In general, our experience says that posters should be put up by patrols of three activists. The first activist holds the poster to the wall, the second affixes it there using masking tape, and the third explains what the poster and the swarm is about to the passersby who will invariably stop in curiosity.

Love the third person in this description.

Your choice of venue matters. You want to fill a square with people to make effective media imagery. If you pick a large square and get 500 people to attend, they will look like a speck in the middle of an empty square. In contrast, in a small square, that same crowd will look almost like an angry, unstoppable mob. It is hard to estimate how many will attend your swarm’s rally before even having announced it, but you must do so before choosing where to hold it.

Same rules as for clubbing apply.

[recommendations of letting activists print materials themselves]

Posters are somewhat harder to scale out due to their nonstandard large size, but a surprisingly large number of activists have access to A3-style printing gear somewhere in their daily routines. It doesn’t take large print runs when it comes to posters. As already mentioned, a one-hundred-poster campaign is considered a large one in a suburb or small city.

If it goes well, encourage activists to take photos and share when they do activism in the streets. That encourages more people to do the same kind of activism and breeds a friendly competition. You can also use such photos for internal competitions with fun and silly prizes. This helps motivate the swarm as a whole, and also serves to show other people that the swarm is active — potential recruits and adversaries alike.

True. Some groups are said to be doing a lot of work but we never see any pictures, so it may feel like it didn't really happen.

Keep Everybody’s Eyes On Target, And Paint It Red Daily

We are going to change the world for the better: Even if you could get a short-term swarm focus around hate and intolerance, this book is about good causes. Everything you focus on tends to grow, and all your values become organizational values. Therefore, a swarm built on distrust would quickly be devoured from within by its own negative feelings, and collapse, splinter, and fragment into irrelevance.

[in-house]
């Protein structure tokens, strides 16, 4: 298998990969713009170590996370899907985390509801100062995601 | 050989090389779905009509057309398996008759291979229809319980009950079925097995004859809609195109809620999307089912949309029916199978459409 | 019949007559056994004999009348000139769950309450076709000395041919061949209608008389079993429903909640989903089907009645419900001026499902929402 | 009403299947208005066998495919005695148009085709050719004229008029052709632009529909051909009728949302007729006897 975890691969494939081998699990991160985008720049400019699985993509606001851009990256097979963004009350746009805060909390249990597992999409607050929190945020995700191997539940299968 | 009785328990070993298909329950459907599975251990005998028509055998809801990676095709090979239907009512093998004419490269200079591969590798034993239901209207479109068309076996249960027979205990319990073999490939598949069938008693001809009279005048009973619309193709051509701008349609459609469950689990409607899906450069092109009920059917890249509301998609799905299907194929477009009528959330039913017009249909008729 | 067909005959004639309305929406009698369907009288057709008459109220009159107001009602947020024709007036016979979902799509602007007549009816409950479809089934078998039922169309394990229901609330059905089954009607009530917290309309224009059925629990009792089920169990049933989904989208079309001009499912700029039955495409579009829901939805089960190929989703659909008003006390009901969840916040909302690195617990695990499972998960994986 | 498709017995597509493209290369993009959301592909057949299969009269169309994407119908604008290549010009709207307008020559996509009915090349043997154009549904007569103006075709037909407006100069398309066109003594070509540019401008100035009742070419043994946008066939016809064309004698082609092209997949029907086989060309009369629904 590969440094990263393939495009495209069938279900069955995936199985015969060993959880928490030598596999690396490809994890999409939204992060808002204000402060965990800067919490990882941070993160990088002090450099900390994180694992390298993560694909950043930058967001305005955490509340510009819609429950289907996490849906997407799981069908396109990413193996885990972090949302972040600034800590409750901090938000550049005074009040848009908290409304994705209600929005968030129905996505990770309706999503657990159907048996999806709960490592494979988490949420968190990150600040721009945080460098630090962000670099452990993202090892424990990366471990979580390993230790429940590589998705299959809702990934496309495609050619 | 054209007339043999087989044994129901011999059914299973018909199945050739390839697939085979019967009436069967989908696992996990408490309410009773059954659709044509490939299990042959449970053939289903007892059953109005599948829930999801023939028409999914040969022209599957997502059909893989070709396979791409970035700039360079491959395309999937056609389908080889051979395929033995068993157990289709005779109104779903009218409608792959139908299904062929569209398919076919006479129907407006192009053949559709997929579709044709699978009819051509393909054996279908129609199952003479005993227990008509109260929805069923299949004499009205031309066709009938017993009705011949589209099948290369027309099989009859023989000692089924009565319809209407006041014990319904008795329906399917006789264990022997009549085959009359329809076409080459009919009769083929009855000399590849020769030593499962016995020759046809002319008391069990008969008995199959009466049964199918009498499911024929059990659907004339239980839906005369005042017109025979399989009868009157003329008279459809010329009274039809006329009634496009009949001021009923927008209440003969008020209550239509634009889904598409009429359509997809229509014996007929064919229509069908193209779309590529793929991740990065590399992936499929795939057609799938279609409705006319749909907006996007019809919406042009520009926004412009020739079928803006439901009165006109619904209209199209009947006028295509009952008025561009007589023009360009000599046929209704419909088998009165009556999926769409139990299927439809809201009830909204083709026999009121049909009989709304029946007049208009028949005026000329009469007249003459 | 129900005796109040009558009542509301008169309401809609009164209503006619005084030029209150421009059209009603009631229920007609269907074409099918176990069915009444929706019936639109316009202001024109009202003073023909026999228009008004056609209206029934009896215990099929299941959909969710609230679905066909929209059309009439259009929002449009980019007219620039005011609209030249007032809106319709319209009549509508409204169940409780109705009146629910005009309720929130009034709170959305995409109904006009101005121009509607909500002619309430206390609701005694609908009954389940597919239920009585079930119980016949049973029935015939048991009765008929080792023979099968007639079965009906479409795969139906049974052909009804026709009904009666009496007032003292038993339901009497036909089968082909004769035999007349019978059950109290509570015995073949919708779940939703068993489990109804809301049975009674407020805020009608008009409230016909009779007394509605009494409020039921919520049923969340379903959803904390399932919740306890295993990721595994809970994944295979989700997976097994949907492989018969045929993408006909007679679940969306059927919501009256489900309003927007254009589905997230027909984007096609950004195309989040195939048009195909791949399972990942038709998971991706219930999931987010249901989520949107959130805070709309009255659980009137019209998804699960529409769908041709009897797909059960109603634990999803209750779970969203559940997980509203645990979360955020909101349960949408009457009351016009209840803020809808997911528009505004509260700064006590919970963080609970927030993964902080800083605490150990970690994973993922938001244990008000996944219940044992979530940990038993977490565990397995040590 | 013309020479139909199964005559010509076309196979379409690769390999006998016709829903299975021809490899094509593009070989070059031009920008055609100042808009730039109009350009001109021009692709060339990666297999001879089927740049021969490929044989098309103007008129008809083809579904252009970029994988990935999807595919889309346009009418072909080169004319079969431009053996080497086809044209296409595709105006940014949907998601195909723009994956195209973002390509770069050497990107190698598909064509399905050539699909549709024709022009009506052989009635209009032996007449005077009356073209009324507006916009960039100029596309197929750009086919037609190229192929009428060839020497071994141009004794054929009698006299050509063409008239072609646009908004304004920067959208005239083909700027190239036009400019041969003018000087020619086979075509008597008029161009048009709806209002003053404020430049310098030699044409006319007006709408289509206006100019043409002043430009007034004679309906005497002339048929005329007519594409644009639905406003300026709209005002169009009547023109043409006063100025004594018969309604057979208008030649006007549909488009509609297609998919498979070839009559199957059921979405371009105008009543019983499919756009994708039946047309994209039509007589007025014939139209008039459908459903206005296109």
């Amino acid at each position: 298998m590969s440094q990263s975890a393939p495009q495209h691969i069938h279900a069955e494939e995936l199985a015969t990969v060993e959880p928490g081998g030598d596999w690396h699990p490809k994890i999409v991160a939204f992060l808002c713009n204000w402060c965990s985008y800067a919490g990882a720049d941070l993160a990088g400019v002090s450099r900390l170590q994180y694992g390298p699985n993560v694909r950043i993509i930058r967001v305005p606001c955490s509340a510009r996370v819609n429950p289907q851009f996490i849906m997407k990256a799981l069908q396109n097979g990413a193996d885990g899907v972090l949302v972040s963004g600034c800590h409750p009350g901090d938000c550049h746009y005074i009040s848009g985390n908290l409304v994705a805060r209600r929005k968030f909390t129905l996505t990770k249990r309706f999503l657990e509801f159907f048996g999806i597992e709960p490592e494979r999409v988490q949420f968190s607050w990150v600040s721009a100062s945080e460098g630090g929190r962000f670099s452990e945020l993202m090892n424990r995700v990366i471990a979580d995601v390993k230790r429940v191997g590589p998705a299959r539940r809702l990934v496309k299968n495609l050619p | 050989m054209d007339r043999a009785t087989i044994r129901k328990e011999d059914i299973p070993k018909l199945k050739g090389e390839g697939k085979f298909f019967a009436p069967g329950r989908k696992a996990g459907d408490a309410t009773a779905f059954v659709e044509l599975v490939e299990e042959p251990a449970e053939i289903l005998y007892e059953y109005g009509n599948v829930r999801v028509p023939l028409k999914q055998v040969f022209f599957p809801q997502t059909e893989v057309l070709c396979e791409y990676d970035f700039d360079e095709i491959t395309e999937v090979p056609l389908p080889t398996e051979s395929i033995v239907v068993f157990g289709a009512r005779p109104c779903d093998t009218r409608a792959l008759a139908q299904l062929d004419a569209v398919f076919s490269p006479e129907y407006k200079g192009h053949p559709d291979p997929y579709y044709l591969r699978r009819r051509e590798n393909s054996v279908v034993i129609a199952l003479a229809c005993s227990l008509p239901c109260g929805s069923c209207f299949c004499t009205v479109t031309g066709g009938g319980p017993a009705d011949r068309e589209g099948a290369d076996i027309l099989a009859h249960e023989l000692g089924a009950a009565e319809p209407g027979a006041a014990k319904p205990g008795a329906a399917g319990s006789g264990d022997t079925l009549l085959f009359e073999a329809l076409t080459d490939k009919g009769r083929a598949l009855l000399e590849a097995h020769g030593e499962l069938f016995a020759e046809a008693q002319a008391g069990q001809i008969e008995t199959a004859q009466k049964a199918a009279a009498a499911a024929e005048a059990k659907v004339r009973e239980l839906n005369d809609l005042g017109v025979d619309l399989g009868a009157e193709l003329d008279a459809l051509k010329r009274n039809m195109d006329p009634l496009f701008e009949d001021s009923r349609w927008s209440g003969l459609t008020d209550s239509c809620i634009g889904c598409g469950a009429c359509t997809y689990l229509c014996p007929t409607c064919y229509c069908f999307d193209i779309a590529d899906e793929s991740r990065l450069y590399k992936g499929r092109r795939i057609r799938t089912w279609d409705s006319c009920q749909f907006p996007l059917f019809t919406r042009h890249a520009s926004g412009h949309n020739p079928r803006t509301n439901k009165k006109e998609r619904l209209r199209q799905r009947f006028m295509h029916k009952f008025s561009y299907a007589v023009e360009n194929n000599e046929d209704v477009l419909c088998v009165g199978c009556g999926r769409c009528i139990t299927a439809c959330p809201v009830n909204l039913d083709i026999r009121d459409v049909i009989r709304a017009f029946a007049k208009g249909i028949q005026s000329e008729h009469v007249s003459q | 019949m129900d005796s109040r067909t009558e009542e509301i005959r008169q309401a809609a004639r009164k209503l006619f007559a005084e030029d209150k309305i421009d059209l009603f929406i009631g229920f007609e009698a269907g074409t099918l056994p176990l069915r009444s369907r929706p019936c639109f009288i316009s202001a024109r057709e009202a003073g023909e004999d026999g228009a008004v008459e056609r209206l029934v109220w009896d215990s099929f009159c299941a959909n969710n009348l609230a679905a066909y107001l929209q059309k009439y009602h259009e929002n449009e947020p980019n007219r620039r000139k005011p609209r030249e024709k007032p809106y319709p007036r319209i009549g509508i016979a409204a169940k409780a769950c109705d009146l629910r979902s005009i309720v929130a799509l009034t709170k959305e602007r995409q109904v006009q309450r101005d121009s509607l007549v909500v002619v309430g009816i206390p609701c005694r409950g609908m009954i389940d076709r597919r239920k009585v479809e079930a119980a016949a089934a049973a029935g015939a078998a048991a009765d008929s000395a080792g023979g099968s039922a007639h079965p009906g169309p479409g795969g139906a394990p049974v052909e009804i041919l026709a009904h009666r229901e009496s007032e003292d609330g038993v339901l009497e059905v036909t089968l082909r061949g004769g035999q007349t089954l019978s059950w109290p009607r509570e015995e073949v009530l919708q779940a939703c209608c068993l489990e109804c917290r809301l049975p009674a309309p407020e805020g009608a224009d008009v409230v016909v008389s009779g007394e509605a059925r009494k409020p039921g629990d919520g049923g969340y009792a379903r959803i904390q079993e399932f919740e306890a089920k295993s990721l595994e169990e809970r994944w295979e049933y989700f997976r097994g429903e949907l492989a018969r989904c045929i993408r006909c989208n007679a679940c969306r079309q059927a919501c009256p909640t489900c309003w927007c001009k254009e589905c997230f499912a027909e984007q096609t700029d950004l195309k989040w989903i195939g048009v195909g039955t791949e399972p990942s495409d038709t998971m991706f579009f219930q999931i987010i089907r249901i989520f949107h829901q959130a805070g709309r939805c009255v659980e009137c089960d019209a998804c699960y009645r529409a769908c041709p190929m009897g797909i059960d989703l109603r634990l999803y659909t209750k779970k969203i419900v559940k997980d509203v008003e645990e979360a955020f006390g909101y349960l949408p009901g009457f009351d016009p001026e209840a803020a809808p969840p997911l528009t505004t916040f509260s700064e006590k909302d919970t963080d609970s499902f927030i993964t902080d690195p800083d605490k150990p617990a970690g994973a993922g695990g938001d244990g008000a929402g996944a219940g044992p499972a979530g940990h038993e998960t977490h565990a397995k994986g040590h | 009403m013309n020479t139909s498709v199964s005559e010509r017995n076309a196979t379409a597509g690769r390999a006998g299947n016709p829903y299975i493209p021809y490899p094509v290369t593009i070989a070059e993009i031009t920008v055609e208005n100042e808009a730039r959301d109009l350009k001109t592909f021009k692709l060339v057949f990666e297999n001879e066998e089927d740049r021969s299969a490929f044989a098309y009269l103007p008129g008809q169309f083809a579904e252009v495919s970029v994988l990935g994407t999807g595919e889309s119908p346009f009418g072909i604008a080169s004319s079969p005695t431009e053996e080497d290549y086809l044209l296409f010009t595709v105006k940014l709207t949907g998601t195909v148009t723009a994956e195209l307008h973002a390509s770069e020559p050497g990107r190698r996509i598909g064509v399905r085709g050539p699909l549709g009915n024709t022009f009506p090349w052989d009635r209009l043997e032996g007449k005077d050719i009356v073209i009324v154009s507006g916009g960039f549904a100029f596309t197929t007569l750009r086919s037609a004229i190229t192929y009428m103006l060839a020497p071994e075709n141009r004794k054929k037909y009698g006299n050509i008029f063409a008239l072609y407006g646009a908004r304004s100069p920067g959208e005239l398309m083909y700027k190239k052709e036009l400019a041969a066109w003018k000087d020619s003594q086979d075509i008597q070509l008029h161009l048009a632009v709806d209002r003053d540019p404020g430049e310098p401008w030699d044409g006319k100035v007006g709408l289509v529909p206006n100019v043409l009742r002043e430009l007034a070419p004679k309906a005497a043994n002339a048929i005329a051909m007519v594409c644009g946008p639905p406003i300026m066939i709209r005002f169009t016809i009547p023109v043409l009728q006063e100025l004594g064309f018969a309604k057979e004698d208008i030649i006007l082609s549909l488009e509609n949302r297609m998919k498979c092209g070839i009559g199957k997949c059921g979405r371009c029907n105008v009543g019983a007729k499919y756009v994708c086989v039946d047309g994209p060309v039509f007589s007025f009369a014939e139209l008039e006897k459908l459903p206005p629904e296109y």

Many political groups are depicted from the outside as nay-sayers, but most of them actually have some more or less absurd or realistic vision-building going on inside, especially the fascists. Fascism paints a picture of things being better when they are clean and orderly, no matter how harsh the price – and they don't care that it's not true.

(Milestones)

A key tool in project management is the timeline. Between now and success, you will need to set subgoals to be met that are spaced about eight weeks apart. This may seem like a contradiction to self-organization, but it’s not: you’re telling the swarm the things that need to happen to get from point A to point B. You’re not saying who should be doing what and when.

Subtle.

Setting subgoals, or milestones in project lingo, spaced about two months apart on the timeline communicates a path from now to success that not only helps people believe in the swarm, but also helps people choose to do things that are relevant for the current stage of the project. Each subgoal needs to be credible, relevant, achievable, and clearly contributing to the end success. It will also help jell the swarm into crack working teams that perform magic on shoestring budgets (or, more commonly, no budgets at all).

We arranged a competition between the thirty initial geographic subgroups, where the winners in total count of signatures, as well as the winners in signature count relative to the size of their geography, both would get an original certificate of registration. A silly prize which we paid a small premium for — getting multiple originals of the certificate — but very, very symbolic and worthwhile when you’re building a movement that will change the world.

One of our best signature collectors at the end of the day was an activist named Christian Engström, who set the benchmark: it was possible to collect twenty signatures per hour if you were out on the streets in midshopping hours.

Oh, meritocracy!

Update 2018: We have experienced meritocracy backfire bigtime, bringing people into parliaments that for behavioural reasons should never have been eligible in the first place — and we paid the price.

The second reason you need subgoals about eight weeks apart on a visible, published timeline is to create a sense of urgency.